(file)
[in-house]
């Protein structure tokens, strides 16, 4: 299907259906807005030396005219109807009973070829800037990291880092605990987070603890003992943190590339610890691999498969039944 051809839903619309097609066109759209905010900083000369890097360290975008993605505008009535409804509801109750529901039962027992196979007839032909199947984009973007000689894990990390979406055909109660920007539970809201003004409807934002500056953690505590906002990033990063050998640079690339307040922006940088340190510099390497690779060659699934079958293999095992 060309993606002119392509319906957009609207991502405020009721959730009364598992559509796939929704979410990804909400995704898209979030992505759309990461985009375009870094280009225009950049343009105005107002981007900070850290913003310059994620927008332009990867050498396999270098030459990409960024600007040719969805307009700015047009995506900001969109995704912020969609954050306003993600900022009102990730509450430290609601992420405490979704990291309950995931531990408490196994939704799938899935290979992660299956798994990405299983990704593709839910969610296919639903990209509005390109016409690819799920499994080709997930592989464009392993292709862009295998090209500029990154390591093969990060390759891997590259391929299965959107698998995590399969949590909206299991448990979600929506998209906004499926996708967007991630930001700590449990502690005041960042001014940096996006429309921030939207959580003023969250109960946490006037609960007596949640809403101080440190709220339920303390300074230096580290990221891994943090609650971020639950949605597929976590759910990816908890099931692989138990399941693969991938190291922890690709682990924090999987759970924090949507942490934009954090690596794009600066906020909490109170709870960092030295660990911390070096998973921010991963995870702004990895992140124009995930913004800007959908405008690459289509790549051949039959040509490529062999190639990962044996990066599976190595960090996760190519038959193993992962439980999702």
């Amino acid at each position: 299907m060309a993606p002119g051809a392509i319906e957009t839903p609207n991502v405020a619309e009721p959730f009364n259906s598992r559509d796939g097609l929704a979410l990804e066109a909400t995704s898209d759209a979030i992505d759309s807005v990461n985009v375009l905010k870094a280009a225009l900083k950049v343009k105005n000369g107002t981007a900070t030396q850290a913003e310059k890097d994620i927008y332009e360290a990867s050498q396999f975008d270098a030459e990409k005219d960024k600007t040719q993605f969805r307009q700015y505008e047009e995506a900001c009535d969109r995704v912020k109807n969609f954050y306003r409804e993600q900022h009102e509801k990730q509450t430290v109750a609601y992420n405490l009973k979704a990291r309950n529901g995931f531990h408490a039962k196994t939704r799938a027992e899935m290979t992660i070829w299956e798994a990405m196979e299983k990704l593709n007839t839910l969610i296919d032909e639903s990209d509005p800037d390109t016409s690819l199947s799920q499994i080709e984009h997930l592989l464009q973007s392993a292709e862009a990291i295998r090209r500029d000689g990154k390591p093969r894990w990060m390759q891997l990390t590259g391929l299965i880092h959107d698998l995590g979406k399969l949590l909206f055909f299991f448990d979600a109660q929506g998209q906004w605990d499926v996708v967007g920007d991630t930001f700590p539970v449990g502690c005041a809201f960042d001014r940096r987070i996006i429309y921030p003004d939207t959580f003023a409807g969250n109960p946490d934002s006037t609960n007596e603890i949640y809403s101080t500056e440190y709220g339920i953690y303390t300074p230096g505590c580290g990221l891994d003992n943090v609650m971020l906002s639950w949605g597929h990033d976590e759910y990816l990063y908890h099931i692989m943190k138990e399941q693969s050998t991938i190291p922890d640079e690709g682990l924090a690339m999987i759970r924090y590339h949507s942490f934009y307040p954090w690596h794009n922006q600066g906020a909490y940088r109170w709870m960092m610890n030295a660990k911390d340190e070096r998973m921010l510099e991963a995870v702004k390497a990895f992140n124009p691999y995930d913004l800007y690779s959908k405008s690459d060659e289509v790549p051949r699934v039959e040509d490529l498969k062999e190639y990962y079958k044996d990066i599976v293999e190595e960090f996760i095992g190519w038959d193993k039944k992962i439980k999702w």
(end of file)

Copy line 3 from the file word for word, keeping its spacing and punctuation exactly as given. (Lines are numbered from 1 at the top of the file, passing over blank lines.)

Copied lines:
């Amino acid at each position: 299907m060309a993606p002119g051809a392509i319906e957009t839903p609207n991502v405020a619309e009721p959730f009364n259906s598992r559509d796939g097609l929704a979410l990804e066109a909400t995704s898209d759209a979030i992505d759309s807005v990461n985009v375009l905010k870094a280009a225009l900083k950049v343009k105005n000369g107002t981007a900070t030396q850290a913003e310059k890097d994620i927008y332009e360290a990867s050498q396999f975008d270098a030459e990409k005219d960024k600007t040719q993605f969805r307009q700015y505008e047009e995506a900001c009535d969109r995704v912020k109807n969609f954050y306003r409804e993600q900022h009102e509801k990730q509450t430290v109750a609601y992420n405490l009973k979704a990291r309950n529901g995931f531990h408490a039962k196994t939704r799938a027992e899935m290979t992660i070829w299956e798994a990405m196979e299983k990704l593709n007839t839910l969610i296919d032909e639903s990209d509005p800037d390109t016409s690819l199947s799920q499994i080709e984009h997930l592989l464009q973007s392993a292709e862009a990291i295998r090209r500029d000689g990154k390591p093969r894990w990060m390759q891997l990390t590259g391929l299965i880092h959107d698998l995590g979406k399969l949590l909206f055909f299991f448990d979600a109660q929506g998209q906004w605990d499926v996708v967007g920007d991630t930001f700590p539970v449990g502690c005041a809201f960042d001014r940096r987070i996006i429309y921030p003004d939207t959580f003023a409807g969250n109960p946490d934002s006037t609960n007596e603890i949640y809403s101080t500056e440190y709220g339920i953690y303390t300074p230096g505590c580290g990221l891994d003992n943090v609650m971020l906002s639950w949605g597929h990033d976590e759910y990816l990063y908890h099931i692989m943190k138990e399941q693969s050998t991938i190291p922890d640079e690709g682990l924090a690339m999987i759970r924090y590339h949507s942490f934009y307040p954090w690596h794009n922006q600066g906020a909490y940088r109170w709870m960092m610890n030295a660990k911390d340190e070096r998973m921010l510099e991963a995870v702004k390497a990895f992140n124009p691999y995930d913004l800007y690779s959908k405008s690459d060659e289509v790549p051949r699934v039959e040509d490529l498969k062999e190639y990962y079958k044996d990066i599976v293999e190595e960090f996760i095992g190519w038959d193993k039944k992962i439980k999702w």